The success of each literal component of this plan relies on the success of all the others that interrelate," says Buckley. "With Helena, we've got someone who gets both how to make the complex simple technically, and more importantly, proves she does that with people, experts, interests that need to collaborate for this to work."

Lidelöw's secret sauce, one way or another, needs to traffic in velocity (speed plus accuracy and repeatability), constructability (design that solves for performance, resiliency, and aesthetic value and can be done on time on budget), and capability (the ability to achieve throughput, generate financial profit, and do so offering predictable costs from end-to-end.

When the first step you take is to stop looking at what we're doing as this venture as construction, and start looking at it as manufacturing, the tasks, and challenges, and opportunities open up and look differently," Lidelöw says. "The world I come from is one that takes things systematically, and it's led to thinking of manufacturing as a science that requires data, and systems, and people from separate expertise and knowledge areas – sales, design, factory engineering, purchasing, and the rest – levering together for the outcomes. For each knowledge, expertise, and financial interest area, the data needs to clarify the value gain precisely so that we can optimize the output."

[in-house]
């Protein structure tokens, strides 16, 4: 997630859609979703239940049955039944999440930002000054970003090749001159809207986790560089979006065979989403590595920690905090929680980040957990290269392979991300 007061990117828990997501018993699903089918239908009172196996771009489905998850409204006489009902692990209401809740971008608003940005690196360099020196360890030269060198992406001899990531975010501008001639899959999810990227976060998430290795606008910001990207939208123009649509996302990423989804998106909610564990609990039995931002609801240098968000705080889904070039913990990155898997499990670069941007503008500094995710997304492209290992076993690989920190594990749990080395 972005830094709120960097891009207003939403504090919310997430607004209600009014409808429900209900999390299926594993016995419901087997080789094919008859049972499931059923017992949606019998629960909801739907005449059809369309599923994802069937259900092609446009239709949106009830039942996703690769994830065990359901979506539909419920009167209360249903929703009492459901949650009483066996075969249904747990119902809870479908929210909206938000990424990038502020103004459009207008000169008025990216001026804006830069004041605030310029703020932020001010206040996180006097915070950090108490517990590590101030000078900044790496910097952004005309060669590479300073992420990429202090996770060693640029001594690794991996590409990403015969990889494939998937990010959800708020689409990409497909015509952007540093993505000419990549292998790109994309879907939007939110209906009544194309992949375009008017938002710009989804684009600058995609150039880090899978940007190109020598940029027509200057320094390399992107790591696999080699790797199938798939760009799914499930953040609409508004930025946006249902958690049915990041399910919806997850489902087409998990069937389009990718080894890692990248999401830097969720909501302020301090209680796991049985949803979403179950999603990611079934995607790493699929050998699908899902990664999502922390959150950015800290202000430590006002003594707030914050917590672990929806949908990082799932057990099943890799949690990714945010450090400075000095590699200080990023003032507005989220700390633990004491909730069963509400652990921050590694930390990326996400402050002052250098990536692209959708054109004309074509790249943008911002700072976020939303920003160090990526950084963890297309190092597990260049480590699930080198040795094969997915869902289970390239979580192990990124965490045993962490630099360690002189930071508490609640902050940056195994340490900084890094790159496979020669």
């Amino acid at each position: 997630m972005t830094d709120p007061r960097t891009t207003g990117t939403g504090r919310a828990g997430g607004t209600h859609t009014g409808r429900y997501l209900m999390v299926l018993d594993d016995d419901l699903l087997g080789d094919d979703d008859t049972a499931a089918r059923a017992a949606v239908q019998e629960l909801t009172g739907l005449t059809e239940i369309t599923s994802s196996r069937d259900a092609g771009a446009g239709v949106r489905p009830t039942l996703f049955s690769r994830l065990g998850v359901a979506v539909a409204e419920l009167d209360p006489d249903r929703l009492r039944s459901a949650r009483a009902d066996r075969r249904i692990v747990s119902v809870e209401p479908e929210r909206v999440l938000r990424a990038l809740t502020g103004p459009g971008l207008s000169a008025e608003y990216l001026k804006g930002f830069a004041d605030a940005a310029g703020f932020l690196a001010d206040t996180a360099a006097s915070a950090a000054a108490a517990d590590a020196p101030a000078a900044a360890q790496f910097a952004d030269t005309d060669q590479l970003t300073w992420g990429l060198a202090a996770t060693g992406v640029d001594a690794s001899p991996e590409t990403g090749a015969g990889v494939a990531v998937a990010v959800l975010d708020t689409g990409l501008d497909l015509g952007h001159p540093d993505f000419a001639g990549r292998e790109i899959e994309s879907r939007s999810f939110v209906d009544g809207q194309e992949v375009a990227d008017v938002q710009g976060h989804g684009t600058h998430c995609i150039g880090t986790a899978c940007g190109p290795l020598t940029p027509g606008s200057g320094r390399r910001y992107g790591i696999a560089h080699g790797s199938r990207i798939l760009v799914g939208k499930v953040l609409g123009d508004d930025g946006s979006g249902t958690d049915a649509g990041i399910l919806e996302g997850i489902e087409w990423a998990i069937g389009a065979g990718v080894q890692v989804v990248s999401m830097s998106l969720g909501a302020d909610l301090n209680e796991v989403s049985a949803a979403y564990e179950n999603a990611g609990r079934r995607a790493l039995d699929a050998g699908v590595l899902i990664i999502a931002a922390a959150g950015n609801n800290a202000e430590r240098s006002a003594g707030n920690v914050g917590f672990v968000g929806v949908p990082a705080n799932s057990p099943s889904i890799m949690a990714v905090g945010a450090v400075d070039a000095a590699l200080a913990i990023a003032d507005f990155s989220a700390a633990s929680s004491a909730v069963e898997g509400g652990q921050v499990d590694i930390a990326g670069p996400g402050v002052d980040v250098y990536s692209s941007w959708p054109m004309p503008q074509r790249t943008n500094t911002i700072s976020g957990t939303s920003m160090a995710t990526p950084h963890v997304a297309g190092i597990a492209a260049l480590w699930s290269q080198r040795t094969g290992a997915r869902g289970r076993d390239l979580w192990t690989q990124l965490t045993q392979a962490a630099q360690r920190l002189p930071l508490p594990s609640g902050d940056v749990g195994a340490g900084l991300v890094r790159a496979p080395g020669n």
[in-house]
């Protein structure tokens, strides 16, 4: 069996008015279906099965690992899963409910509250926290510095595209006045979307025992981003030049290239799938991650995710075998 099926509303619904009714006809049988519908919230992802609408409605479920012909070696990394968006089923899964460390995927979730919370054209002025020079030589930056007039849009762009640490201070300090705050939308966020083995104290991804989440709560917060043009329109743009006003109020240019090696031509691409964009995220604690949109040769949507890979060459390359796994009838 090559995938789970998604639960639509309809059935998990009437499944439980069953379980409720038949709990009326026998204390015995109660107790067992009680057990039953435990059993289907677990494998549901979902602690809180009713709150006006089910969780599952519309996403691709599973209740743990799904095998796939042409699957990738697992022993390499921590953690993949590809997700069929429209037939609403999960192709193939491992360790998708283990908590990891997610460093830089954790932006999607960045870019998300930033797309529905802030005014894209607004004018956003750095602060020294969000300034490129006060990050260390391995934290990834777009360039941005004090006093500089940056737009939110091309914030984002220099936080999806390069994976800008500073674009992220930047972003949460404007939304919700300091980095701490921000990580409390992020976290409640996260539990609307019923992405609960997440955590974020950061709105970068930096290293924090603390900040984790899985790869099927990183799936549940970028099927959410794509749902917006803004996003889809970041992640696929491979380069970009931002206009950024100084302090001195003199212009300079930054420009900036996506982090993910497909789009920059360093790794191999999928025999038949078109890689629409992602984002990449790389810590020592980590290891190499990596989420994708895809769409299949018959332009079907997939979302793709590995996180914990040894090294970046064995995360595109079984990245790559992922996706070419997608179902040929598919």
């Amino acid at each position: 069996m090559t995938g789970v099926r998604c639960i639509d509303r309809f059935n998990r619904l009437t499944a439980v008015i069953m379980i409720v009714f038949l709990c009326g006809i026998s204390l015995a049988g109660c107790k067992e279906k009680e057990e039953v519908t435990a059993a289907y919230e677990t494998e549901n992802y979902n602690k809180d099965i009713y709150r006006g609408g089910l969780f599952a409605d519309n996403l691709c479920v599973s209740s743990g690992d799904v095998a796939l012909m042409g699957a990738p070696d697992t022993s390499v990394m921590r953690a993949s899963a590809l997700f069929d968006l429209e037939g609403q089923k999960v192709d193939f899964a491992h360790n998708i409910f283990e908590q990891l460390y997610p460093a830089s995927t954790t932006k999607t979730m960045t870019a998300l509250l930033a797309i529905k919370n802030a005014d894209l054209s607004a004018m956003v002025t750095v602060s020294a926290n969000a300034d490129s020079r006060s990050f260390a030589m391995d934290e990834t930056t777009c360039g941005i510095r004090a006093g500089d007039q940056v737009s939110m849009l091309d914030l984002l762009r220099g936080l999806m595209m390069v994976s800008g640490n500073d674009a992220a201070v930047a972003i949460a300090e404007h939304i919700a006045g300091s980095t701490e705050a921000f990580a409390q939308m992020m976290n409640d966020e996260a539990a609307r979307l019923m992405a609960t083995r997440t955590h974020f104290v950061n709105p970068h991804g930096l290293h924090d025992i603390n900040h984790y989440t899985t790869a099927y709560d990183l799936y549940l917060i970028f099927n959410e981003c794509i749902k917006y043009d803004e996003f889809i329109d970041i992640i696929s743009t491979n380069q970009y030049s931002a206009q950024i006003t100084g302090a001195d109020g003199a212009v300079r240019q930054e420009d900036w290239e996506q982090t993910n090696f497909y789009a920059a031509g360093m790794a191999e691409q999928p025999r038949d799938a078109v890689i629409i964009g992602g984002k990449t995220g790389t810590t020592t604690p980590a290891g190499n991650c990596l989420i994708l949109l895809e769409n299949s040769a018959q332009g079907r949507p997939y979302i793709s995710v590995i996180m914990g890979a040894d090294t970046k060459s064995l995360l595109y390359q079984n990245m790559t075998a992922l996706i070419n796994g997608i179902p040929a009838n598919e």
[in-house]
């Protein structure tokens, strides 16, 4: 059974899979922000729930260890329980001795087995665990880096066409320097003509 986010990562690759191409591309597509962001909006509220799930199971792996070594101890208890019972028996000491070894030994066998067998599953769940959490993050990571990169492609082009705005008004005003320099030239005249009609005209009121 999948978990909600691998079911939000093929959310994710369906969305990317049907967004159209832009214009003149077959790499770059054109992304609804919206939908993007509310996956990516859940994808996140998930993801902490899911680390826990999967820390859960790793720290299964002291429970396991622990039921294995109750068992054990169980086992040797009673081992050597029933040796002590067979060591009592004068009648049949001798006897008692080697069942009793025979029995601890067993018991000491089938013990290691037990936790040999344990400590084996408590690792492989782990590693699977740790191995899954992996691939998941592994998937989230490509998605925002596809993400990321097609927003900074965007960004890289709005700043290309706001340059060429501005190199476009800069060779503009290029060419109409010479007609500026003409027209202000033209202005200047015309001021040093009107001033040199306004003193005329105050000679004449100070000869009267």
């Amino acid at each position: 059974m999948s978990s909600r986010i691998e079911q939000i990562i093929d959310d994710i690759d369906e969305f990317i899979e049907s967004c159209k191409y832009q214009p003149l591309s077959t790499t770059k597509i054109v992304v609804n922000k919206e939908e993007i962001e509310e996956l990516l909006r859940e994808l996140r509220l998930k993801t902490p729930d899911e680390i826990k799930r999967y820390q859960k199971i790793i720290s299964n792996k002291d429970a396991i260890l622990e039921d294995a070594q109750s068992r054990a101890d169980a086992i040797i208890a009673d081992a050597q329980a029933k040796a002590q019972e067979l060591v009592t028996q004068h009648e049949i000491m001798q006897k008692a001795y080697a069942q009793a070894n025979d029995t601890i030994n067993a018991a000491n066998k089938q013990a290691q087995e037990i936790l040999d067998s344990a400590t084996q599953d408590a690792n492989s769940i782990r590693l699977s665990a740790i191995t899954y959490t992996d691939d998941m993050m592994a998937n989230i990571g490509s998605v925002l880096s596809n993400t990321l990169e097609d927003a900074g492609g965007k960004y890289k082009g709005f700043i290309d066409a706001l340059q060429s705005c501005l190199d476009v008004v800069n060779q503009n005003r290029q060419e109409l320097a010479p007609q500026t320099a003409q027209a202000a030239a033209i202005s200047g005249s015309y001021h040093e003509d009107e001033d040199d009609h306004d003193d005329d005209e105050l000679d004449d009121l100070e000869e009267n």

The moment Lidelöw heard that VBC had put dibs on the Tracy facility and planned to resuscitate operations under a new business and operations model, she felt drawn to the the challenge.

In my visits through the years to learn about modular and industrialized precision manufacturing of buildings around the world, I've gotten to know Vaughan, and respect how he's applying these principles in his business," says Lidelöw. "When I caught wind that VBC was buying the Katerra Tracy factory, I thought, wow, what an opportunity!"